Santa's Tightening His Belt: How Do You Tell Your Kid the North Pole's Fresh Out of iPads?Stephanie Precourt
So, here’s the thing. My kids believe in Santa Claus.
As they get older, they ask for more expensive things. My son is convinced the jolly elf can totally swing an iPad for Christmas, no problem! I’m trying to get him to think small without blowing Santa’s cover.
My oldest son is just about the age I was when I realized that Santa wasn’t really leaving those presents under our tree — it was my mom and dad. But I clearly remember never feeling betrayed or lied to by my parents about Santa all those years. I am honestly very thankful I came to the conclusion on my own… it just seems all part of the magic that way. And that’s what I kind of want for my children.
We didn’t start out doing the Santa thing. My husband’s family celebrated only Christ’s birth on Christmas, and my family was Team Santa all the way. Eventually Santa did start coming to our home when our boys were a few years old. At first we did tell them Santa was a real nice, generous guy a long time ago. Then we just kind of went along with letting them believe that he really did bring them gifts at Christmas.
Now we’re approaching the big reveal. If not by classmates at school or non-Santa-practicing friends at church, they’re going to catch us one of these days (especially with that dang Elf on the Shelf ready to out us any moment now.) They’re going to figure it out on their own and it’s going to be just fine. I imagine they’ll have a blast keeping up the charade for their younger brother and sister, too.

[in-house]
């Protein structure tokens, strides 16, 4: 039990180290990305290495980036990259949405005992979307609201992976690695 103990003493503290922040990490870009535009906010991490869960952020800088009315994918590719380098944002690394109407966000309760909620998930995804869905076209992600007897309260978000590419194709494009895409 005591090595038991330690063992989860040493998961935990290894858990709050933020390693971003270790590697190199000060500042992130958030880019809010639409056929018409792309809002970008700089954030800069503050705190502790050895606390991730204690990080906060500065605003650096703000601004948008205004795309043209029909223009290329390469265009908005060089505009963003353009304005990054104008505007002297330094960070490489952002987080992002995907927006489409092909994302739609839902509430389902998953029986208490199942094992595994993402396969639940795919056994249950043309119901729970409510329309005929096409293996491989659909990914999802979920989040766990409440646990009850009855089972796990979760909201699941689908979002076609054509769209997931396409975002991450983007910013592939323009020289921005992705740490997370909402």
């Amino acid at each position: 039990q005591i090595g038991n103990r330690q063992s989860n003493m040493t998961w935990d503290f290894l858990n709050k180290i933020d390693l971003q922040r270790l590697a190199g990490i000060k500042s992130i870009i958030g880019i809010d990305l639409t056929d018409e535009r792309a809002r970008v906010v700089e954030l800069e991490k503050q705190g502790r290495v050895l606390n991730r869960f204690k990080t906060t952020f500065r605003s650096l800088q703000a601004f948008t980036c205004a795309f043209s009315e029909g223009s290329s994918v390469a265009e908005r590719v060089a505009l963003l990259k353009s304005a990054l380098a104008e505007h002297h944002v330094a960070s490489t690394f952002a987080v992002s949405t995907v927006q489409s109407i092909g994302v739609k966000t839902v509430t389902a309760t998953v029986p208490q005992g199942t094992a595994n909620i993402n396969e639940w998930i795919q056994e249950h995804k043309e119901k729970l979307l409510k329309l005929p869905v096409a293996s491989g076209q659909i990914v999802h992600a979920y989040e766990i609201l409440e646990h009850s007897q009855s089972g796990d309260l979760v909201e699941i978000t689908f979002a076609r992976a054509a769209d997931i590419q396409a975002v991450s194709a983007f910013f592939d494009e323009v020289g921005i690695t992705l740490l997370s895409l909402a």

Until then, we continue to (gulp) lie, I guess. And try to get creative about encouraging them to edit their Christmas lists. Maybe don’t ask for only big ticket items, dude. I’m still trying to find the parent handbook somewhere that clearly shows that Santa has a spending limit. But that doesn’t make sense because he makes the toys and iPads in his shop, right? And hey, for all I know my son is already on to us and just trying to call our bluff and maybe get an iPad out of the deal.
Right now I just try to weasel my way around it and explain that you can’t just ask for things that are so extravagant like iPads and computers. He has to have enough toys and gadgets to give to all the kids. And, he tries to get people the things they need first. It kind of makes sense? But yeah, I know. I’m screwed. There’s not going to be an iPad under our tree this year and I’m going to have some explaining to do.
If I could go back in time I might nix the whole Santa gig and tell them the truth from the very beginning. But then, the magic. It’s something I’ll never forget — how it felt Christmas morning to see that Santa came. I swear I heard reindeer on our roof one year. And even now, I kind of still believe.
I hope they do, too.
If your kids believe in Santa, how do you deal when they don’t get what they really wanted under the tree?